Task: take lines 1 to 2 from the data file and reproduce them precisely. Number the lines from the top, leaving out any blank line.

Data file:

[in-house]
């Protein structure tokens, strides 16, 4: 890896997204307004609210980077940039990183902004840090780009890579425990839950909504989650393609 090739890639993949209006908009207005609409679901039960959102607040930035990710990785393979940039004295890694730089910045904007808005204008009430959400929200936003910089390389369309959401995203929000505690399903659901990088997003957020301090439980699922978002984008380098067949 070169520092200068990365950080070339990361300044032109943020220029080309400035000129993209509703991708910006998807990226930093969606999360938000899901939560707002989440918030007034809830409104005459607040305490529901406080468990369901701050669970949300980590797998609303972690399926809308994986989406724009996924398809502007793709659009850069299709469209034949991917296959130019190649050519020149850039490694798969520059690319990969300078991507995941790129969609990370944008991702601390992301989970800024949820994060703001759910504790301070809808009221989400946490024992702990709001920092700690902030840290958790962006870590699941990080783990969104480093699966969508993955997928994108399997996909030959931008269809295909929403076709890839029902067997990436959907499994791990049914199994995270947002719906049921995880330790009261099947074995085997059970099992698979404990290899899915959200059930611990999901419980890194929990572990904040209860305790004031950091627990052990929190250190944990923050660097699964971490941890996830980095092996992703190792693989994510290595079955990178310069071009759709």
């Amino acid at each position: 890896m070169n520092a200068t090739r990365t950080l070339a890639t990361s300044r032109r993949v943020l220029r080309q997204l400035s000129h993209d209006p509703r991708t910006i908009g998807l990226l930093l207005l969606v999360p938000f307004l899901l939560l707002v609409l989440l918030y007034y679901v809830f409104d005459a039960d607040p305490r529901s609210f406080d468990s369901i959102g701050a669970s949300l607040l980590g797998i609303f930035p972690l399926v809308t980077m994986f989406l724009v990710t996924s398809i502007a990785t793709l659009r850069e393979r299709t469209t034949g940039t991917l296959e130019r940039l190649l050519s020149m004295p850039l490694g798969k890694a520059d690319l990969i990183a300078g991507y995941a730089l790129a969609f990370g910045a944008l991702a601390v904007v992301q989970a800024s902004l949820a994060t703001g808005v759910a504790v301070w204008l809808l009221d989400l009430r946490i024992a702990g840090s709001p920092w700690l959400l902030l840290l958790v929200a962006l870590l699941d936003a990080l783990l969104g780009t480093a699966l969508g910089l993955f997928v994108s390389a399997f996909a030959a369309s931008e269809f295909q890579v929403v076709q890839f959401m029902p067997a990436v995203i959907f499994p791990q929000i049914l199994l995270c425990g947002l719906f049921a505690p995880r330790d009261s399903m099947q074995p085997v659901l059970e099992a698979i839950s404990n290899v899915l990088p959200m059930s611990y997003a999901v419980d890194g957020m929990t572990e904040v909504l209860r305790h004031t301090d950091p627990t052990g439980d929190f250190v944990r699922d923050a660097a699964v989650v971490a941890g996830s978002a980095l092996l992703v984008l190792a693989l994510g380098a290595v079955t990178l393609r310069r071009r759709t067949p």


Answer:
[in-house]
């Protein structure tokens, strides 16, 4: 890896997204307004609210980077940039990183902004840090780009890579425990839950909504989650393609 090739890639993949209006908009207005609409679901039960959102607040930035990710990785393979940039004295890694730089910045904007808005204008009430959400929200936003910089390389369309959401995203929000505690399903659901990088997003957020301090439980699922978002984008380098067949 070169520092200068990365950080070339990361300044032109943020220029080309400035000129993209509703991708910006998807990226930093969606999360938000899901939560707002989440918030007034809830409104005459607040305490529901406080468990369901701050669970949300980590797998609303972690399926809308994986989406724009996924398809502007793709659009850069299709469209034949991917296959130019190649050519020149850039490694798969520059690319990969300078991507995941790129969609990370944008991702601390992301989970800024949820994060703001759910504790301070809808009221989400946490024992702990709001920092700690902030840290958790962006870590699941990080783990969104480093699966969508993955997928994108399997996909030959931008269809295909929403076709890839029902067997990436959907499994791990049914199994995270947002719906049921995880330790009261099947074995085997059970099992698979404990290899899915959200059930611990999901419980890194929990572990904040209860305790004031950091627990052990929190250190944990923050660097699964971490941890996830980095092996992703190792693989994510290595079955990178310069071009759709």